In the Vietnamese language one word can have several different meanings. For the Lunar New Year (Tet) many Vietnamese put together a grouping of fruit where the name of the fruit is the same as another word, thereby forming a message.
This is my ‘Tet Fruit Message‘ that our guide Phuoc put together for me: ‘Pray‘ for a ‘Medium-Enough‘ (Happy Medium) ‘Reunion‘. Essentially I’m hoping for lots of get-togethers with friends and family in lunar 2014, which starts today, January 31st!
The soursop, known as ‘Cau’ symbolizes ‘Pray’. The coconut, known as ‘Dua’ symbolizes ‘Middle’ or ‘Medium’. The papaya, known as ‘Du’ symbolizes ‘Enough’.
Phuoc didn’t know the name of this fruit in English but in Vietnamese it is called ‘Sung’, which is also the word for ‘Reunion’. The way these fruit gather up and down the tree trunk kind of looks like a grand family reunion, doesn’t it?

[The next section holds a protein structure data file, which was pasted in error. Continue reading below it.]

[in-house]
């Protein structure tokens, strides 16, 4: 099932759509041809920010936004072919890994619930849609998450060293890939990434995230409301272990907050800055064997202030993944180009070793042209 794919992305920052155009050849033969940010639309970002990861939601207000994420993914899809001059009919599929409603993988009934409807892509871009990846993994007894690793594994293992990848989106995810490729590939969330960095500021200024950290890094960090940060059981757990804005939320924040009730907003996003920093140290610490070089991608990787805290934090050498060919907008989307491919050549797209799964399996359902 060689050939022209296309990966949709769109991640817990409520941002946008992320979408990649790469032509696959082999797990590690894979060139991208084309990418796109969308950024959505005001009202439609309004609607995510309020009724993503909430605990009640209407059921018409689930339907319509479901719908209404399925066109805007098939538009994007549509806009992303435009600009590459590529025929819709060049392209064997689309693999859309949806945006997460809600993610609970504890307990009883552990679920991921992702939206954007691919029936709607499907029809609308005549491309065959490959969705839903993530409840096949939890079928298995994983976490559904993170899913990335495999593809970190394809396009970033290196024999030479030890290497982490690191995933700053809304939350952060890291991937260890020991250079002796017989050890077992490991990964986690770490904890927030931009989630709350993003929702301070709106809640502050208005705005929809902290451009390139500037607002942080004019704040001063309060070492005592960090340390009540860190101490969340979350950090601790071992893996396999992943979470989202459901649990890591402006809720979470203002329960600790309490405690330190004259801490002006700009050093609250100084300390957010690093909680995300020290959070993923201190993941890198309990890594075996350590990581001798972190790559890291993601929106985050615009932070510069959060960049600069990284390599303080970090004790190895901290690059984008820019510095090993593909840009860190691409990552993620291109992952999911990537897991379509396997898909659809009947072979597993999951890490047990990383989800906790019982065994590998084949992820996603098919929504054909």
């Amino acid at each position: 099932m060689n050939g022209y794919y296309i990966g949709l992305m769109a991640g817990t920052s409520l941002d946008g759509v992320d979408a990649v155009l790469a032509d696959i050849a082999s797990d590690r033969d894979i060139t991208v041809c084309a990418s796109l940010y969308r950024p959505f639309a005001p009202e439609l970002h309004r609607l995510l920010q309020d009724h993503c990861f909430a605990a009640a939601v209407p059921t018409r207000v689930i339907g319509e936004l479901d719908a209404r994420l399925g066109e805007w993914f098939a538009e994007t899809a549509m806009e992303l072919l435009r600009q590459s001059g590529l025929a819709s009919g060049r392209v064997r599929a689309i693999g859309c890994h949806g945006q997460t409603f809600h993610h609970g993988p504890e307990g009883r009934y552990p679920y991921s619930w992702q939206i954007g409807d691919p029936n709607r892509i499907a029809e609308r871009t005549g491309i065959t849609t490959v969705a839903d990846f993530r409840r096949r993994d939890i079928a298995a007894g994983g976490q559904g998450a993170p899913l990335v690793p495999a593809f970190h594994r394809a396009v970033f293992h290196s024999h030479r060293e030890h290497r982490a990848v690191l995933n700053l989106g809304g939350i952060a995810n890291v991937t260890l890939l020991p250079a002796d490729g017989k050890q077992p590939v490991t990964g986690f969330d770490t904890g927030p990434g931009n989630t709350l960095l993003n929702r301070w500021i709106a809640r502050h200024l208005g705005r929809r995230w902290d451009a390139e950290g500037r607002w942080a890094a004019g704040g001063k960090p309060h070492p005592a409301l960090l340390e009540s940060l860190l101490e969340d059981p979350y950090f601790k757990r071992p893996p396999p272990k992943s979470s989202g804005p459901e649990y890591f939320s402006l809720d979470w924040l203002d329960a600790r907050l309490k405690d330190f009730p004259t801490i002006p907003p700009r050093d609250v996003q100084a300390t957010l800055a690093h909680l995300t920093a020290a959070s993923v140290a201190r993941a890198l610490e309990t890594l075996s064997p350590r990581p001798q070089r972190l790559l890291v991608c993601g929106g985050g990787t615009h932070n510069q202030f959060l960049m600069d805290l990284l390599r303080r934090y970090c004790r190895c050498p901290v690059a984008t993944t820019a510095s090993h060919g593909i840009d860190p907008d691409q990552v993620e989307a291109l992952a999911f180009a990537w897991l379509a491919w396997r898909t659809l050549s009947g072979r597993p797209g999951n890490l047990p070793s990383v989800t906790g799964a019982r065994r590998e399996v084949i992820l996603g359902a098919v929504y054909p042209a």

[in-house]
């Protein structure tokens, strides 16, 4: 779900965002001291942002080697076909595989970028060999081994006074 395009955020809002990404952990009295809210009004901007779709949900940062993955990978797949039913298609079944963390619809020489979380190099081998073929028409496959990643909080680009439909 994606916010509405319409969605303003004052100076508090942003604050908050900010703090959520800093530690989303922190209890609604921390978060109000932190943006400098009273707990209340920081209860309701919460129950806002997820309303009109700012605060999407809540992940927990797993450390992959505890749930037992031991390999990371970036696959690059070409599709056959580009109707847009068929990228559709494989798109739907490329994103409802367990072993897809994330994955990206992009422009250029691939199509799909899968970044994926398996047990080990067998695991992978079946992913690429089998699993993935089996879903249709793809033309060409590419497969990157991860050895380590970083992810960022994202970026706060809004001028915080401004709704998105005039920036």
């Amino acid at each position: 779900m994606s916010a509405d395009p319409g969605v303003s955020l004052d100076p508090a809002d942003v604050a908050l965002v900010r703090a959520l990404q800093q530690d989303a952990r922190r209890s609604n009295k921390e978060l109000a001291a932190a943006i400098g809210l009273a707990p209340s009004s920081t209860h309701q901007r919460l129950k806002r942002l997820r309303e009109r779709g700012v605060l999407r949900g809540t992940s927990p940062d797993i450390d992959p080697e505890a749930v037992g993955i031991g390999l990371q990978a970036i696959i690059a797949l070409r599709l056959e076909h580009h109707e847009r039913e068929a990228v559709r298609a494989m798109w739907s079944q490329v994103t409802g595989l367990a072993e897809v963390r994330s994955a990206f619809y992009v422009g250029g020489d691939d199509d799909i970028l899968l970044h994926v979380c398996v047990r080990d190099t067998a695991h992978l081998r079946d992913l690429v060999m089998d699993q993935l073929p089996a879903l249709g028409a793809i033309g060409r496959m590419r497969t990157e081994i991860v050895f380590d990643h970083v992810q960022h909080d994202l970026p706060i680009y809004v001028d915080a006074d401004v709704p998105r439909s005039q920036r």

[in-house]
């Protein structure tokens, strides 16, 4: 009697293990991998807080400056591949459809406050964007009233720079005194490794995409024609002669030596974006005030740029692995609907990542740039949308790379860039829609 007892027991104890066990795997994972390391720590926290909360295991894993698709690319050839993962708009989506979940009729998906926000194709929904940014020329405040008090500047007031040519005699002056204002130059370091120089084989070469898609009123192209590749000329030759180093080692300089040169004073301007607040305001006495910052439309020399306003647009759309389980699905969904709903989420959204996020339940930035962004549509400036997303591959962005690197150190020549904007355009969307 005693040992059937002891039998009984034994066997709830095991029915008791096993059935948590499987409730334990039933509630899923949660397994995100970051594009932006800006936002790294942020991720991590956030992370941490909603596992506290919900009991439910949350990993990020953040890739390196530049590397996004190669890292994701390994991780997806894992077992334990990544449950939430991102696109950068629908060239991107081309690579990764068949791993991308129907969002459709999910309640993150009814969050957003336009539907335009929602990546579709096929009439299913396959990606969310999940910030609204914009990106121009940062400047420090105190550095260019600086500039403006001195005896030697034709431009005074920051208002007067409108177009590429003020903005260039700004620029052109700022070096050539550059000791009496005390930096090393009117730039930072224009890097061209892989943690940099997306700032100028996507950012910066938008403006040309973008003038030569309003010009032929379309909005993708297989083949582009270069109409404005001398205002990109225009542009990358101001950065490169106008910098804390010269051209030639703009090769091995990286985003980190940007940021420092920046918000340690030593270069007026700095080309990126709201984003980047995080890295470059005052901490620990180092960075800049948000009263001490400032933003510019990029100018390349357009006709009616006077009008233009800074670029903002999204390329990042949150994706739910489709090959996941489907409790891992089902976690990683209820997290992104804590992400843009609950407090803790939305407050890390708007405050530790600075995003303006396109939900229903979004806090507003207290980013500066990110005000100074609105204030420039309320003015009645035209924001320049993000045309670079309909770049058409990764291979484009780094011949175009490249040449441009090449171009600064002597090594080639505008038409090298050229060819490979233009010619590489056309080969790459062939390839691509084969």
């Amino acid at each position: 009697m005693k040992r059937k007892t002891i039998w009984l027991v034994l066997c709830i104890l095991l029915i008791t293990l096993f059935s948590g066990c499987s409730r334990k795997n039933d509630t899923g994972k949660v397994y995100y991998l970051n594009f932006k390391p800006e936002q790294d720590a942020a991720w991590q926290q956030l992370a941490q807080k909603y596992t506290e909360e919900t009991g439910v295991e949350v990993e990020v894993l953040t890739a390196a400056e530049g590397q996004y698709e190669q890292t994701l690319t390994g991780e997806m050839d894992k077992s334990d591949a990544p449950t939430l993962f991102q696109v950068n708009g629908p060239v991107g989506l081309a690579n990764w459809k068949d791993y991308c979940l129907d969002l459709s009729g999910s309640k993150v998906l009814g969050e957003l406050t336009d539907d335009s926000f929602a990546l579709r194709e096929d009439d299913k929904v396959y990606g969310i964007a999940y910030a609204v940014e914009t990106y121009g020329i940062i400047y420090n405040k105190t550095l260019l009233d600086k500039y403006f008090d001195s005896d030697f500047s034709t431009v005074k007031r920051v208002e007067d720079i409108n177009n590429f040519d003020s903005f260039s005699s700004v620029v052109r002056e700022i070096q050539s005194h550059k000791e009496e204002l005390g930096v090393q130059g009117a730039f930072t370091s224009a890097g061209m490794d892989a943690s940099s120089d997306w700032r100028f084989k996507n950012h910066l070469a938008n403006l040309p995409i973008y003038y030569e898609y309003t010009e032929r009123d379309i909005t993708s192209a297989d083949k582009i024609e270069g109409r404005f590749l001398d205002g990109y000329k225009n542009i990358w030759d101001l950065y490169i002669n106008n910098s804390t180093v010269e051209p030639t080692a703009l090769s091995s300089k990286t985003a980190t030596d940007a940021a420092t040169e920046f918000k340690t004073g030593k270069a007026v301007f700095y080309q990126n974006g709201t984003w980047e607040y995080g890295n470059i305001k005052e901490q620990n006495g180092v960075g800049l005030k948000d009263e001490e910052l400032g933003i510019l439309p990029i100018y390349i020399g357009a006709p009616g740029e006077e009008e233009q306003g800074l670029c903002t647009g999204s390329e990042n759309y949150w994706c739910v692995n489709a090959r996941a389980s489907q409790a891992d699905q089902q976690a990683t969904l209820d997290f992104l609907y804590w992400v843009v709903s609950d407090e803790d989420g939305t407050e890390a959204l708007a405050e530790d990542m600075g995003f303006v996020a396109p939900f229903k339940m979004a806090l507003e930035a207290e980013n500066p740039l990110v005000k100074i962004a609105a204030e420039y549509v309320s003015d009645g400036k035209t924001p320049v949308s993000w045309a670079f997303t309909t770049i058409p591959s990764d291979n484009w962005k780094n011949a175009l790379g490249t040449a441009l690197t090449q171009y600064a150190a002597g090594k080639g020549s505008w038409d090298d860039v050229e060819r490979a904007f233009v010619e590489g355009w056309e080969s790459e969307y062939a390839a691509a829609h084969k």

Another popular fruit for a New Year’s message is ‘Xoài’ or Mango. Here they are fudging it a bit, for ‘Xoài’ sounds a bit like ‘Sai’, which symbolizes ‘Wealth’. And mangos are golden, a reinforcement of the wealth theme: Cau-Dua-Du-Sai (without all those accents that make Vietnamese the language that it is).
Tất cả các tốt nhất cho bạn và của bạn!
- The Vietnamese also put out ‘flower’ messages – from Baohouse.net comes this interesting post on the significance of the flowers chosen to celebrate Tet: Vietnamese New Year Flowers.
- The New Year’s Celebrations in Saigon.
- More on our December 2013 trip to Vietnam.
Do they put the fruit together and display it around their house or on an altar?
I think they put it on an altar – almost every home has an altar (or three) where they can put displays. They also add a vase with some branches of ‘gold’ flowers and pink flowers but I was unable to get the names of the flowers in English.
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